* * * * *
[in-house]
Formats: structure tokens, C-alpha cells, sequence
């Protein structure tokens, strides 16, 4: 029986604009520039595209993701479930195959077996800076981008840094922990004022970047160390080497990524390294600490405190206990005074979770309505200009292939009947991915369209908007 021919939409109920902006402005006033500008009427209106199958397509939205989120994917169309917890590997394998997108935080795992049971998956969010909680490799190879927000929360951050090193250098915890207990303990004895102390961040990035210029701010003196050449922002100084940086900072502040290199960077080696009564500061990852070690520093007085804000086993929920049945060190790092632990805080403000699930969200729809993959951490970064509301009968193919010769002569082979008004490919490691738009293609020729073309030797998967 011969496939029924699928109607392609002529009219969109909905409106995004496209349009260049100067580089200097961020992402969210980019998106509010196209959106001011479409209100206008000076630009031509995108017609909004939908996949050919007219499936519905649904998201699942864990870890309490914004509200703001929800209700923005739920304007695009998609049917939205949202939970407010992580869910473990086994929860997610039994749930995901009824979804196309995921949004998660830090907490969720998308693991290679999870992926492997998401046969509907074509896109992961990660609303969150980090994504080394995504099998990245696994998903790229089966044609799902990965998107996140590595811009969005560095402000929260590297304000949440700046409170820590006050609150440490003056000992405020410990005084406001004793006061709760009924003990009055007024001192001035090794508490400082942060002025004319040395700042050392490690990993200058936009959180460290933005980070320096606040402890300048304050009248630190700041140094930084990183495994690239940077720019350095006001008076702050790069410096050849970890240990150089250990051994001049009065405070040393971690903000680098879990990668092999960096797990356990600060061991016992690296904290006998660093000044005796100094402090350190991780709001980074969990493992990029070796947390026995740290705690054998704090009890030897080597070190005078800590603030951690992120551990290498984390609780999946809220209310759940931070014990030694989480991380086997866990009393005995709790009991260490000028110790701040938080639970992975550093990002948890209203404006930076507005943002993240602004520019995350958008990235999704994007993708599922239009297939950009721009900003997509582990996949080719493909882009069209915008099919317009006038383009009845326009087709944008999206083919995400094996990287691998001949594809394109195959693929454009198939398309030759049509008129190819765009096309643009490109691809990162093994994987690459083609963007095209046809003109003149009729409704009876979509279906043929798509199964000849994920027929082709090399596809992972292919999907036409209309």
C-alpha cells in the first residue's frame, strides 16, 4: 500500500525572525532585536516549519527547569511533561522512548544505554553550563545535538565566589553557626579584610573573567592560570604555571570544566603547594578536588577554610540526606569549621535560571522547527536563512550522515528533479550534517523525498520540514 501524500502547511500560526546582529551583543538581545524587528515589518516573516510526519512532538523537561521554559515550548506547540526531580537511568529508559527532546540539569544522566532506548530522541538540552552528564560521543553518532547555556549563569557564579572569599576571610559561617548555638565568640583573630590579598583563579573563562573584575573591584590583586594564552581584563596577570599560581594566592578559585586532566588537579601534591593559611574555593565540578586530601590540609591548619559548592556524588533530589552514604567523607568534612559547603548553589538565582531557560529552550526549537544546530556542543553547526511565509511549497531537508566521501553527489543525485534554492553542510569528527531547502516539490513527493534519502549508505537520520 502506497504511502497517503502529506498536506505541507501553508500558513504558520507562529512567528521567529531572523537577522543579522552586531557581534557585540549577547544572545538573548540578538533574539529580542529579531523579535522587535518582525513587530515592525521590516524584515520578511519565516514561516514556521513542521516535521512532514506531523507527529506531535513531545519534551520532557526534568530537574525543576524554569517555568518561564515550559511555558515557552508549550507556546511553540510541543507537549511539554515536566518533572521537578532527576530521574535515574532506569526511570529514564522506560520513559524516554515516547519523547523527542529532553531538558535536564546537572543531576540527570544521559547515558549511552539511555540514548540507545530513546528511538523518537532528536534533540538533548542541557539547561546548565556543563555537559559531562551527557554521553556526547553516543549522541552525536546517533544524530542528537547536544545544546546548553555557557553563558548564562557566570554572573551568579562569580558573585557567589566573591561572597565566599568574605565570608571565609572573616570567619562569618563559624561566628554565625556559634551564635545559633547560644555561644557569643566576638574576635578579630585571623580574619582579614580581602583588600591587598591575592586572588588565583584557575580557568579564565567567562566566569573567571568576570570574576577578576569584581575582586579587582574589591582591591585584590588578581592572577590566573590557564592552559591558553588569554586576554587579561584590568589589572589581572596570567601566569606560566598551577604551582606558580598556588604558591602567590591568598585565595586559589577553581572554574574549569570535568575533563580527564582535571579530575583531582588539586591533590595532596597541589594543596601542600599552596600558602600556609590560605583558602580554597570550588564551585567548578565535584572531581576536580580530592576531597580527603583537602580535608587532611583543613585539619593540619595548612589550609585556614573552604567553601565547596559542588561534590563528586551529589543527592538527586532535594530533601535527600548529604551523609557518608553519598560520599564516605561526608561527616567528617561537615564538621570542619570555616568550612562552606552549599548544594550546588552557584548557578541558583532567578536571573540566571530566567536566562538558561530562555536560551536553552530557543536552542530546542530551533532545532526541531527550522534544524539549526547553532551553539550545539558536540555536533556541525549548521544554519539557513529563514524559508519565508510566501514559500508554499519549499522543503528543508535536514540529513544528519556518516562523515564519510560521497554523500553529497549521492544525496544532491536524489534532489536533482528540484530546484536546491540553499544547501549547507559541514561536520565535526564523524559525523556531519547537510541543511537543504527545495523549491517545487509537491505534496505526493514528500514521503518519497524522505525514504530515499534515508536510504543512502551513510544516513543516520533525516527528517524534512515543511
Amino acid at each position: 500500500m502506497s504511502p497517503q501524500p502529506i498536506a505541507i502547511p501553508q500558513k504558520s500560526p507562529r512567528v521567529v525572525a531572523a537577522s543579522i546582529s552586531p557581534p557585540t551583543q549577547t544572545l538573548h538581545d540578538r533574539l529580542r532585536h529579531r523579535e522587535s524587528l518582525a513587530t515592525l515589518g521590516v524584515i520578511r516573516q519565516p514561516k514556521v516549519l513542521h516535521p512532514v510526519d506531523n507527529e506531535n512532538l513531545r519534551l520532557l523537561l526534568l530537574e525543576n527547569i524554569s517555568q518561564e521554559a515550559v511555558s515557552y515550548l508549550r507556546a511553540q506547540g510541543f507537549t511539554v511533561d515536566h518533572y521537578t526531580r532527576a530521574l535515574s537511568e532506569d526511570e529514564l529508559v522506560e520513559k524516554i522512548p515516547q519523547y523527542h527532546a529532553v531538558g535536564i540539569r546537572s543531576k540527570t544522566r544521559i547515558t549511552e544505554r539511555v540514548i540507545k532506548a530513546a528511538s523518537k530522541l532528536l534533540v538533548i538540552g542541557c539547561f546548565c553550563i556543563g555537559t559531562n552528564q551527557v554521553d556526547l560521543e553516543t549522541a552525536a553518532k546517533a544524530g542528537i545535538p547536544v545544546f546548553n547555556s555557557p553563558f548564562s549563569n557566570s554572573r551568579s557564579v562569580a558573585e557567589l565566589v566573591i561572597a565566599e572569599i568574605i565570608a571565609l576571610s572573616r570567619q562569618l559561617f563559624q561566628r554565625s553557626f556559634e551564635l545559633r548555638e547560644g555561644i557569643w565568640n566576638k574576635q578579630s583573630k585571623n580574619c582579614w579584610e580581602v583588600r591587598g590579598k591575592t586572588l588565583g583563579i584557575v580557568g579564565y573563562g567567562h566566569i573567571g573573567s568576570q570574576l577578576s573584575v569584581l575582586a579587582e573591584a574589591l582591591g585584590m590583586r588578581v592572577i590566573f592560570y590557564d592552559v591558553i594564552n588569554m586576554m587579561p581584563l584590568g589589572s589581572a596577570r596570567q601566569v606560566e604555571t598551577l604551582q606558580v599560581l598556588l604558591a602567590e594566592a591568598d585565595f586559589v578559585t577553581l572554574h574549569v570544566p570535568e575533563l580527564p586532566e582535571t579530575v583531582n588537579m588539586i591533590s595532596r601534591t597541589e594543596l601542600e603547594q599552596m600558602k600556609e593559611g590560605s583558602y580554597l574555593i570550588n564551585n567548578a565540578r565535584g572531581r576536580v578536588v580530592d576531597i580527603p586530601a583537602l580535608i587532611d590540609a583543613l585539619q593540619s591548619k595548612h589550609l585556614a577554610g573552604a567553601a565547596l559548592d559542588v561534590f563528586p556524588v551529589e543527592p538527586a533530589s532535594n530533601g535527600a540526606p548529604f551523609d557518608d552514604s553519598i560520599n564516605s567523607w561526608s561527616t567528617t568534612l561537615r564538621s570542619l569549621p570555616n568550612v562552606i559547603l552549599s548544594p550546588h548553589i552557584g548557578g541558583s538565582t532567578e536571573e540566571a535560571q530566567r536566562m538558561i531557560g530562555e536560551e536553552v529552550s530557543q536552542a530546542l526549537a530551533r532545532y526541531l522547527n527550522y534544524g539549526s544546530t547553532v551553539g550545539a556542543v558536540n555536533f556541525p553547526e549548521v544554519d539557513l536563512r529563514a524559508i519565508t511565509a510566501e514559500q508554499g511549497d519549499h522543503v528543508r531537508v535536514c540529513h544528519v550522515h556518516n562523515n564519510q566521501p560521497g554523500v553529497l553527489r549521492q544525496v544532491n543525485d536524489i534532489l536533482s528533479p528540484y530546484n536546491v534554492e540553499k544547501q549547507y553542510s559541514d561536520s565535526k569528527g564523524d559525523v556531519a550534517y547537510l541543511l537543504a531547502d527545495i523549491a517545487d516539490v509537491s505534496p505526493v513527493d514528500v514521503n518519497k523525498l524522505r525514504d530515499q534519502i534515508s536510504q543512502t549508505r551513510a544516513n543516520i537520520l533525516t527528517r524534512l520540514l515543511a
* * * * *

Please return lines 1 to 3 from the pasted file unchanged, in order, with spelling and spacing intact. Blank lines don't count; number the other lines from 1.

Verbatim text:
[in-house]
Formats: structure tokens, C-alpha cells, sequence
């Protein structure tokens, strides 16, 4: 029986604009520039595209993701479930195959077996800076981008840094922990004022970047160390080497990524390294600490405190206990005074979770309505200009292939009947991915369209908007 021919939409109920902006402005006033500008009427209106199958397509939205989120994917169309917890590997394998997108935080795992049971998956969010909680490799190879927000929360951050090193250098915890207990303990004895102390961040990035210029701010003196050449922002100084940086900072502040290199960077080696009564500061990852070690520093007085804000086993929920049945060190790092632990805080403000699930969200729809993959951490970064509301009968193919010769002569082979008004490919490691738009293609020729073309030797998967 011969496939029924699928109607392609002529009219969109909905409106995004496209349009260049100067580089200097961020992402969210980019998106509010196209959106001011479409209100206008000076630009031509995108017609909004939908996949050919007219499936519905649904998201699942864990870890309490914004509200703001929800209700923005739920304007695009998609049917939205949202939970407010992580869910473990086994929860997610039994749930995901009824979804196309995921949004998660830090907490969720998308693991290679999870992926492997998401046969509907074509896109992961990660609303969150980090994504080394995504099998990245696994998903790229089966044609799902990965998107996140590595811009969005560095402000929260590297304000949440700046409170820590006050609150440490003056000992405020410990005084406001004793006061709760009924003990009055007024001192001035090794508490400082942060002025004319040395700042050392490690990993200058936009959180460290933005980070320096606040402890300048304050009248630190700041140094930084990183495994690239940077720019350095006001008076702050790069410096050849970890240990150089250990051994001049009065405070040393971690903000680098879990990668092999960096797990356990600060061991016992690296904290006998660093000044005796100094402090350190991780709001980074969990493992990029070796947390026995740290705690054998704090009890030897080597070190005078800590603030951690992120551990290498984390609780999946809220209310759940931070014990030694989480991380086997866990009393005995709790009991260490000028110790701040938080639970992975550093990002948890209203404006930076507005943002993240602004520019995350958008990235999704994007993708599922239009297939950009721009900003997509582990996949080719493909882009069209915008099919317009006038383009009845326009087709944008999206083919995400094996990287691998001949594809394109195959693929454009198939398309030759049509008129190819765009096309643009490109691809990162093994994987690459083609963007095209046809003109003149009729409704009876979509279906043929798509199964000849994920027929082709090399596809992972292919999907036409209309």